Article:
Dreaming of Product Invention? Here's How One Veteran Made it Happen

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(Courtesy of Vernon Green)

Disabled veteran Vernon Greene of Syracuse, New York, just wanted to stay upright while walking with his cane in rain and snow. One time he fell hard, injuring himself while trying to do everyday tasks.

“I thought about the old-fashioned golf shoes,” Greene told Military.com. “They had real spikes on them. I thought it would be nice if I could get some spikes to come out of the rubber part of my cane when I needed to.”

But he couldn’t find a cane like the one he imagined. So he built one himself.

Spending some $14,000 of his own money, he developed a cane with six unique mechanisms on the inside to give his cane retractable spikes, allowing him to keep his footing. Building the device took some time, but it was worth the effort.

Silicon Valley soon came calling but Greene wasn’t interested -- he wanted his invention to go to the VA system, he said.

“If I fell that hard, what about the elderly veterans who fall and hit the ground,” the 65-year-old said. “There needs to be a safer device than what they issue every day to veterans.”

Getting an invention patented is a multi-step process that involves a lot of waiting and is often best done with the help of a lawyer. Developing his device and applying for a patent took Greene two years, but the wait can be up to 32 months or more.

Vernon Greene's Patent (Courtesy of Vernon Greene)

Hoping to make it happen for yourself? Here’s a few steps.

1. Run a patentability search. Before anything else, conduct a patentability search to see if there’s anything patented in the world similar to what an inventor is trying to patent. The U.S. Patent and Trademark Office has a search function, which should be the independent inventor’s first stop. Google also has a patent search engine, which isn’t as thorough as the patent office’s but is still worth a look.

2. File a non-provisional patent application. After the search, an inventor can file a non-provisional patent application with the Patent Office. The cost to file a simple patent application is only $300.

3. Wait. Once filed, the application will wait to be examined by a Patent Examiner. Just how long you’ll wait depends on the invention. Technical areas have longer waiting times than other patents because these devices are delegated to sub-groups called “Art Units” for review.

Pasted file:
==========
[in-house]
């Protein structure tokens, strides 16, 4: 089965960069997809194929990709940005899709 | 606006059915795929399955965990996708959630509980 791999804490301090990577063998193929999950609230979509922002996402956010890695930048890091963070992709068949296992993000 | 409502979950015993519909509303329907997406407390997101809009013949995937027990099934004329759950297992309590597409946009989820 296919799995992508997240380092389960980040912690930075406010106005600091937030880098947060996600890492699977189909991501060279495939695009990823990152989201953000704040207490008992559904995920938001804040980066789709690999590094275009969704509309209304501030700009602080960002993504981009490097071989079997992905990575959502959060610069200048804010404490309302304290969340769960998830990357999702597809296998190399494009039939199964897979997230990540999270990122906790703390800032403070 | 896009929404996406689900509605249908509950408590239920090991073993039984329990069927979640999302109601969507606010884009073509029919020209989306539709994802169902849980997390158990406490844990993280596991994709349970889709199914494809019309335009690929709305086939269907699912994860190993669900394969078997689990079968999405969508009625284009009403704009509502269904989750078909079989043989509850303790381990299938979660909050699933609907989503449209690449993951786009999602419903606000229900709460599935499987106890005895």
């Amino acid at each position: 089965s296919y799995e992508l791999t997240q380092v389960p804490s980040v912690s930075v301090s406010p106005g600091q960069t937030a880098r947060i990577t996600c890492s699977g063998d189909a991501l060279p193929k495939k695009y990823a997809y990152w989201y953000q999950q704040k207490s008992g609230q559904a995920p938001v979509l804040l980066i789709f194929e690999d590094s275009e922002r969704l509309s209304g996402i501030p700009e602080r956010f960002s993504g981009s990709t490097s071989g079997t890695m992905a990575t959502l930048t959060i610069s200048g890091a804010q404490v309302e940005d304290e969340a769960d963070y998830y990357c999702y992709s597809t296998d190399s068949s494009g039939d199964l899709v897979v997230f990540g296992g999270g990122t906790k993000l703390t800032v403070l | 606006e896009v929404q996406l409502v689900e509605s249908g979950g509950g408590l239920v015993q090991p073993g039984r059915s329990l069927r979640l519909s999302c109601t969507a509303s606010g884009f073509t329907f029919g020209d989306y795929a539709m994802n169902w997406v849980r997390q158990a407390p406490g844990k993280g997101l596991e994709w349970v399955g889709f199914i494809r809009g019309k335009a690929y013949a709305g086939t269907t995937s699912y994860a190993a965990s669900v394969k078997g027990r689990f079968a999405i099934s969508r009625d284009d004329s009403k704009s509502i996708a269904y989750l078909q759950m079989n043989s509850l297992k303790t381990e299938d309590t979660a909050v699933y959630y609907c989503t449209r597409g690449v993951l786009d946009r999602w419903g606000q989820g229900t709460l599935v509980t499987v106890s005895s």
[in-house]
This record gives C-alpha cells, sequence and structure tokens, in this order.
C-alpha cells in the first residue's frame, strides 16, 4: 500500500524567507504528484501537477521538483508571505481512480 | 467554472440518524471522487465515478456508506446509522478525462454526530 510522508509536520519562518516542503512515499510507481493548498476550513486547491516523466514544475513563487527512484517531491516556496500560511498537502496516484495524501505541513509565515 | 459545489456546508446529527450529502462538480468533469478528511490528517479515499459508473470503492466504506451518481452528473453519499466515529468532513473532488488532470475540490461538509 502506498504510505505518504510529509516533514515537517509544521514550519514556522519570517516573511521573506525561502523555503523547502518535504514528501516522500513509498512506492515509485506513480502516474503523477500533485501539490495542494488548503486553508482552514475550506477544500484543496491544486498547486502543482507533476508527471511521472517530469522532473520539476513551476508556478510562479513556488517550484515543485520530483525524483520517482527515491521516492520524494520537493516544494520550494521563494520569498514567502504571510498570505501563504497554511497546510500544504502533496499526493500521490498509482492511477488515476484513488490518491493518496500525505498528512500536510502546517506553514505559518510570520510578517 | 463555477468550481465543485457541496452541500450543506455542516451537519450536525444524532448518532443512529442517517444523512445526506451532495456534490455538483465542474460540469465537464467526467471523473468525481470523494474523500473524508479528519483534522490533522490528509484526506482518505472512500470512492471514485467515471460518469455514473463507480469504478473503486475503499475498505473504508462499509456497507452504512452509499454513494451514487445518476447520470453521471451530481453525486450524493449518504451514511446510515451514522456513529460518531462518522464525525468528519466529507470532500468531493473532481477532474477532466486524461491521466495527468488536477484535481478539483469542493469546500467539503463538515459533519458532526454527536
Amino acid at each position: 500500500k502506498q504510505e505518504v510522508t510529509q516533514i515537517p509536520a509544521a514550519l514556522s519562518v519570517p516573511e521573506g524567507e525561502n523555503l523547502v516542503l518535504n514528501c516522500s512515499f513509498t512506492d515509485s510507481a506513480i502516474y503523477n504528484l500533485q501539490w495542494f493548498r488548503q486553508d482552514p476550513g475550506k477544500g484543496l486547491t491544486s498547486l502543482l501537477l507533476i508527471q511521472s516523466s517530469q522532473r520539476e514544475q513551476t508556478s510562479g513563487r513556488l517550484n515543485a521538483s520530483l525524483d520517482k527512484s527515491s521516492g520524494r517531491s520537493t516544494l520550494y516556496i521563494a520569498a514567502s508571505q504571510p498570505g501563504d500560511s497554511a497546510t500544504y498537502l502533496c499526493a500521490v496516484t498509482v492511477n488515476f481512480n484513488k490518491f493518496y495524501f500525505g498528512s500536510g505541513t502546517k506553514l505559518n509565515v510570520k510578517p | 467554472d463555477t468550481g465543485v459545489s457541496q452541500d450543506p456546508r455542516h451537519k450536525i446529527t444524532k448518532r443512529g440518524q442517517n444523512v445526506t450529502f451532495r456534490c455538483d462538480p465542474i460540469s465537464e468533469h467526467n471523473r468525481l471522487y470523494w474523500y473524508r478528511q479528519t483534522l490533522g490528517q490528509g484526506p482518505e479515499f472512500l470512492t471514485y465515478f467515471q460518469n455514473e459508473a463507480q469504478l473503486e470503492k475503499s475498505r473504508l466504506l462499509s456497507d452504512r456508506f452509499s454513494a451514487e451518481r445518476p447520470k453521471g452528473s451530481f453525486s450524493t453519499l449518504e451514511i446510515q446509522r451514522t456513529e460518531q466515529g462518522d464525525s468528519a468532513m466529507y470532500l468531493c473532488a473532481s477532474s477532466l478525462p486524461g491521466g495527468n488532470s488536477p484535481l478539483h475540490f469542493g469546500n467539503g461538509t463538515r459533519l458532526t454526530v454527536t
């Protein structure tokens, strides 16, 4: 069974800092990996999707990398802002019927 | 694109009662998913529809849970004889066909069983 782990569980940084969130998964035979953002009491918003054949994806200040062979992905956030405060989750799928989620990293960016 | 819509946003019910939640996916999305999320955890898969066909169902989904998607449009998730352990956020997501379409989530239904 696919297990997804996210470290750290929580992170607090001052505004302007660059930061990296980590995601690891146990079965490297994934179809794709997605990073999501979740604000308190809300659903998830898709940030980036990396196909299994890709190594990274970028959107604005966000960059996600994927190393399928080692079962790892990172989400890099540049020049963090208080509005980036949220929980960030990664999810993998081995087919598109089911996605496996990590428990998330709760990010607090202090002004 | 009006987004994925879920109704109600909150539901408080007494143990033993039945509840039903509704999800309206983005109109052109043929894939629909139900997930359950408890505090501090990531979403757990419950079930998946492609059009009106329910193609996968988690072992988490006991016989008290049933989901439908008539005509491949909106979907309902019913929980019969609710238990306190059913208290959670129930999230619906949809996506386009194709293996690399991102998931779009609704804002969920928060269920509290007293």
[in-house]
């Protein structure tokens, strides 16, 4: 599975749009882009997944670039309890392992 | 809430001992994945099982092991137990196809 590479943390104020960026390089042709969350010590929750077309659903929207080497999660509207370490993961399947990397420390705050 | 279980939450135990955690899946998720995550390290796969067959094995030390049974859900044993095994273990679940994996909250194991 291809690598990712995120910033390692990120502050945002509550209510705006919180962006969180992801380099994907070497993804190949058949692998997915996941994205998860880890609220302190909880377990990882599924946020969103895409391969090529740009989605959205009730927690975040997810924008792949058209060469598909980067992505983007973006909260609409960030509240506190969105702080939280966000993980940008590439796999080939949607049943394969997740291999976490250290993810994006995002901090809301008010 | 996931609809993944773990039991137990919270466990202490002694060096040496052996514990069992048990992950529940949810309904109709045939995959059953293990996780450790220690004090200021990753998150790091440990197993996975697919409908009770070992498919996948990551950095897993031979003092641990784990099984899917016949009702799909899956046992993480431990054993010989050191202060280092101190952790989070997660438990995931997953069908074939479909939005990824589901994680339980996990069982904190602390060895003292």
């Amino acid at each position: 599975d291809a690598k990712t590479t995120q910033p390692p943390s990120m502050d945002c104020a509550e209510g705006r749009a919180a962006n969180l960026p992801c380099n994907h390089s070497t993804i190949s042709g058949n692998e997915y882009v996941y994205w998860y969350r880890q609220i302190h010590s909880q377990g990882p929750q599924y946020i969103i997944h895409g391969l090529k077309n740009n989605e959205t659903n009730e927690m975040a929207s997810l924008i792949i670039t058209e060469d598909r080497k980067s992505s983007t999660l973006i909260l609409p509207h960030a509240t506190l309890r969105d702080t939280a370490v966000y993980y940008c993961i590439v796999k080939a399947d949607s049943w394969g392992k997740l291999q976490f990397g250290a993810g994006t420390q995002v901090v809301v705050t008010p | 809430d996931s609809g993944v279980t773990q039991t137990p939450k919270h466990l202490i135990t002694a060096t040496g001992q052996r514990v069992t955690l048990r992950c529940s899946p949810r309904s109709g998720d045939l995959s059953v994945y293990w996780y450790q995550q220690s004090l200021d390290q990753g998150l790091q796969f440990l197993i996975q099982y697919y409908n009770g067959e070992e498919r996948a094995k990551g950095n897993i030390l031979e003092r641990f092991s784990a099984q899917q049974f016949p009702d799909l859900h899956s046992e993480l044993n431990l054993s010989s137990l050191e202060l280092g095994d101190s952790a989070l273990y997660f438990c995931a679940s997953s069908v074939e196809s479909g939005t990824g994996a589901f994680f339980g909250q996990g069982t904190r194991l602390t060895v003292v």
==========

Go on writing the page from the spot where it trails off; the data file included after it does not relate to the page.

Each Art Unit has its own line and wait time. You can pay a larger fee to have a patent considered for fast-tracking as well.

4. But don’t just wait. While the patent is pending, inventors can still market, sell and otherwise exploit their invention, as long as the complete patent application is filed.

Anyone can hire professional patent searchers or a law firm to push through their patent application and do the searching, but those fees can cost anywhere from $3,000 to $15,000. That’s the route Vernon Greene took but it didn’t do the rest of the job for him.

Vernon Greene, inventor of the retractable spiked, no-slip cane. (Courtesy of Vernon Greene)

Greene’s ultimate dream is to have his invention used by the Department of Veterans Affairs. But getting a device into the VA pipeline is not as simple as shipping off an invention to the VA’s National Acquisition Center, officials there said.

“For a new product that hasn’t been in the market, he may have to get FDA approval because it’s a medical device,” said Sandy Murbach, Director of Business Resource for the VA’s National Acquisition Center. “For veterans looking to have a device evaluated, the best place to start is to provide it to their closest local VA centers at no cost. We suggest up to three, and make sure you have an agreement to determine if and when you want the device back.”

Murbach said the local VA will determine how long it will take to evaluate, depending on the type of item and how different it is. In general, however, the National Acquisition Center is only in the business of directly purchasing items already approved and on the market.

Greene hired a law firm to help get his cane patented and it ended up being slightly more expensive than he initially thought. And he didn’t know about the VA’s decentralized evaluation process.

Still, getting the patent and being an inventor was worth every penny to the Army veteran.

“Oh man, I couldn’t sleep for two days,” he says. “I was just so elated. I thought ‘Wow, me? Little ol’ me, getting a patent.’”

-- Blake Stilwell can be reached at blake.stilwell@military.com.

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